But how? In theory, the state could just redistribute everything – take from the rich and give to the poor. Well, of course, our billionaire friends are right that this would crush innovation and ultimately make society as a whole poorer. British prime minister Margaret Thatcher famously accused her Labour Party rivals of that “they would rather that the poor be poorer than the rich be richer”. She has a point. So what we’re looking for is an equilibrium. Technology has changed the underlying principles of how the world works and our current systems of redistribution no longer seem to be working. In short, we need to have a fundamental debate around taxation.
The world’s tax codes are horribly antiquated, subsidising ailing industries, ignoring social costs of contributors to climate change, for instance, and not being able to capture revenues from multinational businesses. Internet businesses such as Google, have amassed some of the world’s largest profits in history and yet are paying obscenely low effective tax rates and in many cases none at all to countries where significant revenues are generated.
A recent French proposal to tax Google for profits that can be traced back to its operations in the country seem perfectly reasonable and the ensuing debate highlights the absurdity of practices that shift corporate revenue/ profit streams between countries to minimise taxation. Of course, the taxation of individuals is also a hotly debated topic around the world after globalisation has also allowed for tax evasion on an unprecedented scale. Thankfully, the world has already taken significant steps to act on this issue, which is why I will continue to focus on corporations.
There are however a number of tools on the individual tax shelf that should be considered:
- Tax wealth
As simple as that. Wealth is actually a much more reasonable thing to tax than even income. People will still want to build up significant wealth but there is a tax for holding sway over significant resources. Switzerland has it – it works well.
- Global income tax harmonisation
This has already happened to some extent. Governments need to work together to sign more double tax treaties and make it less difficult for the increasing number of individuals who live, work and travel across multiple jurisdictions.
As the world has already made substantial progress on individual tax reforms, let’s focus on corporate taxes. The system is fundamentally broken and it’s not (fully) the fault of companies. Other than their numerous positive contributions to society businesses can have tangible costs for it, too. The corporation as a legal concept is probably one of the best human inventions of all times but in our current system all costs for society must be accounted for through essential (though not excessive) taxation and regulation.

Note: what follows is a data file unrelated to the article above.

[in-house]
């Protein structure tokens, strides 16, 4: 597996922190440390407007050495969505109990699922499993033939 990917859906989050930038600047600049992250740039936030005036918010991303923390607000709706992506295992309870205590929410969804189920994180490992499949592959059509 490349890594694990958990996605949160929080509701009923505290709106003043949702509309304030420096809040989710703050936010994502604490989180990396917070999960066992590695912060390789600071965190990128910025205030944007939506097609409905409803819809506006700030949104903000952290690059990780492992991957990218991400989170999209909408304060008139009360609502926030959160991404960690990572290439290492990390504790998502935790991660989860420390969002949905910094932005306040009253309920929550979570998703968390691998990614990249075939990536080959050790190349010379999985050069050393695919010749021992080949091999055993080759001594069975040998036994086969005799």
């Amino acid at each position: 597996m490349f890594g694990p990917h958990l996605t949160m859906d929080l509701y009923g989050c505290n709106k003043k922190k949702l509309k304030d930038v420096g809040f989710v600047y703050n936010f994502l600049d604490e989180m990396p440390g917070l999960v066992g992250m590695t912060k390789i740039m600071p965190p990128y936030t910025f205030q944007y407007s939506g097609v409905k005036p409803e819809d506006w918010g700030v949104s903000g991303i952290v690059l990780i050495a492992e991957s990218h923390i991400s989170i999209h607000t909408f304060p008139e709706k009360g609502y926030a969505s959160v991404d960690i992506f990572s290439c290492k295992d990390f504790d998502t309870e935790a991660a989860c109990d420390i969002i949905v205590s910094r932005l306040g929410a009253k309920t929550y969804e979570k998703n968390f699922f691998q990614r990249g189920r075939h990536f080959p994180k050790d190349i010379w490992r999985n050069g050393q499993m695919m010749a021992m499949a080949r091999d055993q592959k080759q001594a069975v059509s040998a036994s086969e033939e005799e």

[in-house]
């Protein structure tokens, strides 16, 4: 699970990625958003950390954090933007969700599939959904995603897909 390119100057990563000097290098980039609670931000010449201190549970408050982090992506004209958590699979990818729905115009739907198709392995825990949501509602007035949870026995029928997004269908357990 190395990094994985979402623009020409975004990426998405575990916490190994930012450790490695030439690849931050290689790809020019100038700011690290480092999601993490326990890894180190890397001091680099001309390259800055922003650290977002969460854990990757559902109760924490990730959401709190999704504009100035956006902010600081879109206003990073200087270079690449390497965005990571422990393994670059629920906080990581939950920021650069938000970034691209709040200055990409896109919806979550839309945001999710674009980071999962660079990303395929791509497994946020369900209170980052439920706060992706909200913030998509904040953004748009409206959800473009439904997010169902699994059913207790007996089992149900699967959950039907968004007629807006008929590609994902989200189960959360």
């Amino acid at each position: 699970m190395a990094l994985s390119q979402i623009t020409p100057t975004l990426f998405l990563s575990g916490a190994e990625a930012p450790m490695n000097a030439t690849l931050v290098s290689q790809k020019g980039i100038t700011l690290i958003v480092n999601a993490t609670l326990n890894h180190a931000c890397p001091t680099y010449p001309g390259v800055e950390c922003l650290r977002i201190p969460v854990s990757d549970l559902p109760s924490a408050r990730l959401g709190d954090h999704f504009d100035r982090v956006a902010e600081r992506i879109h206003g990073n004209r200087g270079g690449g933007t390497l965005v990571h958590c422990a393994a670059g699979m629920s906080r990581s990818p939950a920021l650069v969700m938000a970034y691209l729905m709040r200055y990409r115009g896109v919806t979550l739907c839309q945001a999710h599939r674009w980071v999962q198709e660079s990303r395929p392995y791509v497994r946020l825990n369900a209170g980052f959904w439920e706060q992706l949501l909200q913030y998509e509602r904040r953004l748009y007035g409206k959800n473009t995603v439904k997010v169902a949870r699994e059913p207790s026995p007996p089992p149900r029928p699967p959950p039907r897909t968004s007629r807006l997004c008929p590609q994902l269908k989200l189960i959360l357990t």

What are common burdens on society that businesses can produce, which should be discouraged systematically:
- Consumption of scarce resources
Water, electricity and any other increasingly scarce commodities are already taxed in some countries but are even subsidised in others.
- Pollution of the environment/ contribution to global warming
A global CO2 tax is increasingly inevitable, as well as, naturally, regulation through setting environmental standards.
- Increase in income inequality
- Introduce global taxation schemes, especially for digital businesses. Develop mechanisms to trace revenue and profits to the
countryof origin for appropriate levels of taxation
- Introduce tax-breaks for public companies to encourage transparency and broader participation in growth.
- Regulate and in some cases break up digital businesses where monopolies suppress competition and information monopolies leads to ‘siren servers’.
- Introduce global taxation schemes, especially for digital businesses. Develop mechanisms to trace revenue and profits to the
In summary, if history and recent decades are any guides, we’re on a path of continuously rising income and wealth inequality. This is accelerated by technological advances with resulting trends of connectivity, automation and climate change. Now, let us make the reasonable assumption that rising inequality will eventually be unacceptable to society and thus make at least democracies unstable. This would mean we’re headed on a collision course and there seem to be historic precedents to back this up. The most effective tool to counter this has already been invented: redistribution through taxation.
We need to double down on the approaches listed above to make growth sustainable and keep societies stable. It might not solve the problem of rising inequality in the long run but it can significantly delay a breaking point. Countries that already focus on a holistic approach to counter inequality to a greater extent (such as certain northern European countries) have managed to contain the problem far better. The good/ bad news is that inequality and climate change are linked and that we can combat both with the same policy tools. It would be a moral failing not to do so in time.